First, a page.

Climate Change Impacts on Harmful Algal Blooms in U.S. Freshwaters: A Screening-Level Assessment
August 21, 2017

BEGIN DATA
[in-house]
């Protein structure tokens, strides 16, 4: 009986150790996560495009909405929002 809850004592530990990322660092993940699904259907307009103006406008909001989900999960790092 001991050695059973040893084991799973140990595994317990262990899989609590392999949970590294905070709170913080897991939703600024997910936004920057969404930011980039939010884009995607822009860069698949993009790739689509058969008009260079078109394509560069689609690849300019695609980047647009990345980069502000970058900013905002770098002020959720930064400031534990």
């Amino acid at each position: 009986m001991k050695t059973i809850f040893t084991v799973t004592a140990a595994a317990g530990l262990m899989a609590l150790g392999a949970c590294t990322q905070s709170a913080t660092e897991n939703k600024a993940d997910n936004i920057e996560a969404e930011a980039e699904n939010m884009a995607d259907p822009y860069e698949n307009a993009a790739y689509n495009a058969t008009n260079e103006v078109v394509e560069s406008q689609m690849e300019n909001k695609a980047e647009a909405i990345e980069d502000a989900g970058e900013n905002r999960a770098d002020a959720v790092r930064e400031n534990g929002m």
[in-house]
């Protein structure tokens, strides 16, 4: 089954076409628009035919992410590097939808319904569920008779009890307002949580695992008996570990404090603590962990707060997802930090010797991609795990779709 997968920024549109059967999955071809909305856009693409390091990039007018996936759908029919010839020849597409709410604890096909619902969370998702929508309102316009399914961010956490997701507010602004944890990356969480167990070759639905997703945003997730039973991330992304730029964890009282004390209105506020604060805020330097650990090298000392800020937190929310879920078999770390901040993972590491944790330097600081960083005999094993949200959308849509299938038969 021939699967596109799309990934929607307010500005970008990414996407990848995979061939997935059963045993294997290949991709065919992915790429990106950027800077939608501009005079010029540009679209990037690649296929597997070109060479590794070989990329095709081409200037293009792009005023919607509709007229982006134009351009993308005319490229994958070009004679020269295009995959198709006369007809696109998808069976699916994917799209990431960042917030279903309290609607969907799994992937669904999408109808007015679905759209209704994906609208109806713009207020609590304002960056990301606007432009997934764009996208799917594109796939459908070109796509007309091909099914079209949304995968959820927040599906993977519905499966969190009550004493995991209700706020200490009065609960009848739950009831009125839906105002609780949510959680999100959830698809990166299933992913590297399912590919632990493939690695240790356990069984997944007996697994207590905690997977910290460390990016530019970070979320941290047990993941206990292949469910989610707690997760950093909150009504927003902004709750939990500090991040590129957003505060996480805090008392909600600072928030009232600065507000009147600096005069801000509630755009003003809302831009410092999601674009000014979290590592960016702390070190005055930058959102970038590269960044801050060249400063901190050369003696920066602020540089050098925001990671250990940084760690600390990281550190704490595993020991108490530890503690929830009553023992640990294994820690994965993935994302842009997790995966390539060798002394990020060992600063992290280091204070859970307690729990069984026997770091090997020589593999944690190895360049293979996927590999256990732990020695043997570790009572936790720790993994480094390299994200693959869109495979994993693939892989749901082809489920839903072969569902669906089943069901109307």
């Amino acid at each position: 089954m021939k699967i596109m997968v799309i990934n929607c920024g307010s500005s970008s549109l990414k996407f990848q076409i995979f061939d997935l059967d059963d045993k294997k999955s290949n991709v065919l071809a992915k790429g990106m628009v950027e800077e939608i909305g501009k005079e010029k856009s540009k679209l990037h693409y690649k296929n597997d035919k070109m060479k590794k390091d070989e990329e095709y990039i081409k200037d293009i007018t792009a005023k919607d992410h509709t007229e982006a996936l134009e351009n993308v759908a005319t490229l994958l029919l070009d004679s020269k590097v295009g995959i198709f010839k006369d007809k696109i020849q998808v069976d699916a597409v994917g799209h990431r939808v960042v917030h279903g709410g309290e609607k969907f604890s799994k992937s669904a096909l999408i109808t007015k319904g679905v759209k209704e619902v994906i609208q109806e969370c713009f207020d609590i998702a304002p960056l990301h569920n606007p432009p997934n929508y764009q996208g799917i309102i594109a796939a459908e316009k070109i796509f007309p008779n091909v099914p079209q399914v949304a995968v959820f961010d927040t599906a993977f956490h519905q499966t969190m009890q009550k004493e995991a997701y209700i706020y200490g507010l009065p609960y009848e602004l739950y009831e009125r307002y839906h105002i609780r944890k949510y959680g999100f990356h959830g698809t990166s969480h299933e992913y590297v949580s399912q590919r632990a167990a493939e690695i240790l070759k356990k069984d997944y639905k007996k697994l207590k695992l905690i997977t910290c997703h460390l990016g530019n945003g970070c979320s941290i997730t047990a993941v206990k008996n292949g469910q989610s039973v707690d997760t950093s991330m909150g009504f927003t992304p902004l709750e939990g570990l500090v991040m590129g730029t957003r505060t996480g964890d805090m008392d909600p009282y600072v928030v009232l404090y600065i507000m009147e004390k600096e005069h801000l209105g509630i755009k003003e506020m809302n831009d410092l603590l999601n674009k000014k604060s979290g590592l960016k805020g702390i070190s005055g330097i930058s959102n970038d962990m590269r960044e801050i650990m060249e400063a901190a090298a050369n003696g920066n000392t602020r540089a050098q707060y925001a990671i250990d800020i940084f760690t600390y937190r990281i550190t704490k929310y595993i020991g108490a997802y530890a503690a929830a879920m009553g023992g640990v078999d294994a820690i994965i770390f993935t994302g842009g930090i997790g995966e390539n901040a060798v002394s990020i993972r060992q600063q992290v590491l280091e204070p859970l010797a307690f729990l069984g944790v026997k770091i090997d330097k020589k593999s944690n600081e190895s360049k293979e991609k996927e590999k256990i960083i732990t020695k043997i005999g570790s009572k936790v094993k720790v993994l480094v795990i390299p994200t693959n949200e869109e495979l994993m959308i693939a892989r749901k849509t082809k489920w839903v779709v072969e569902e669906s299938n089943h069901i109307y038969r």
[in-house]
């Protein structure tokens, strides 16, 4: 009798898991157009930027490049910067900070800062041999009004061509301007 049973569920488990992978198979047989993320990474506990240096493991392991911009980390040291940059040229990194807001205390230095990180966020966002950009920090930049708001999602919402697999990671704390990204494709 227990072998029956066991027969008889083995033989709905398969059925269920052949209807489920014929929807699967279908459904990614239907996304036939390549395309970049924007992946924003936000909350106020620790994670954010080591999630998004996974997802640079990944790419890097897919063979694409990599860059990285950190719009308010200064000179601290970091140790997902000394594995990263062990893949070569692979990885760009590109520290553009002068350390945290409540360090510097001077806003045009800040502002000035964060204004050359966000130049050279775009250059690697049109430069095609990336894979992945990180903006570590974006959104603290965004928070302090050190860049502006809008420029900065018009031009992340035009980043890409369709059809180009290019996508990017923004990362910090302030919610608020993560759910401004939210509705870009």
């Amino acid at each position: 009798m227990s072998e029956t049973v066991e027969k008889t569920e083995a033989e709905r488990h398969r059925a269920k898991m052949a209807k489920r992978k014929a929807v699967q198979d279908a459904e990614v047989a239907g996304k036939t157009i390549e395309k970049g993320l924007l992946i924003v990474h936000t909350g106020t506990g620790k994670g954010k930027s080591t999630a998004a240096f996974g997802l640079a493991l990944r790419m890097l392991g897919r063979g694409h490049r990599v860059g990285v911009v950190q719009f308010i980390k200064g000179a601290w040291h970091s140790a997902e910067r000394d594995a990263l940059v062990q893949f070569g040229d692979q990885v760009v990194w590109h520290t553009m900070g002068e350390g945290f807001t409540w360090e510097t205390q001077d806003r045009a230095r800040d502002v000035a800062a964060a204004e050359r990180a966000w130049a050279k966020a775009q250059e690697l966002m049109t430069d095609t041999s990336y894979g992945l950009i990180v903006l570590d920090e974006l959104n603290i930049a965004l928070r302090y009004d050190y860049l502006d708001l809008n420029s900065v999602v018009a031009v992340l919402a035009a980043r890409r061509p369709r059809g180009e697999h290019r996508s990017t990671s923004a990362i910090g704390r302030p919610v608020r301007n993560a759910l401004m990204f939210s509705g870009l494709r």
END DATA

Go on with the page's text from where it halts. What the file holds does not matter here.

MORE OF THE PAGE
Cyanobacterial harmful algal blooms (CyanoHABs) have serious adverse effects on human and environmental health. Herein, we developed a modeling framework that predicts the effect of climate change on cyanobacteria concentrations in large reservoirs in the contiguous U.S. The framework, which uses climate change projections from five global circulation models, two greenhouse gas emission scenarios, and two cyanobacterial growth scenarios, is unique in coupling climate projections with a hydrologic/water quality network model of the contiguous United States. Thus, it generates both regional and nationwide projections useful as a screening-level assessment of climate impacts on CyanoHAB prevalence as well as potential lost recreation days and associated economic value. Our projections indicate that CyanoHAB concentrations are likely to increase primarily due to water temperature increases tempered by increased nutrient levels resulting from changing demographics and climatic impacts on hydrology that drive nutrient transport. The combination of these factors results in the mean number of days of CyanoHAB occurrence ranging from about 7 days per year per waterbody under current conditions, to 16–23 days in 2050 and 18–39 days in 2090. From a regional perspective, we find the largest increases in CyanoHAB occurrence in the Northeast U.S., while the greatest impacts to recreation, in terms of costs, are in the Southeast.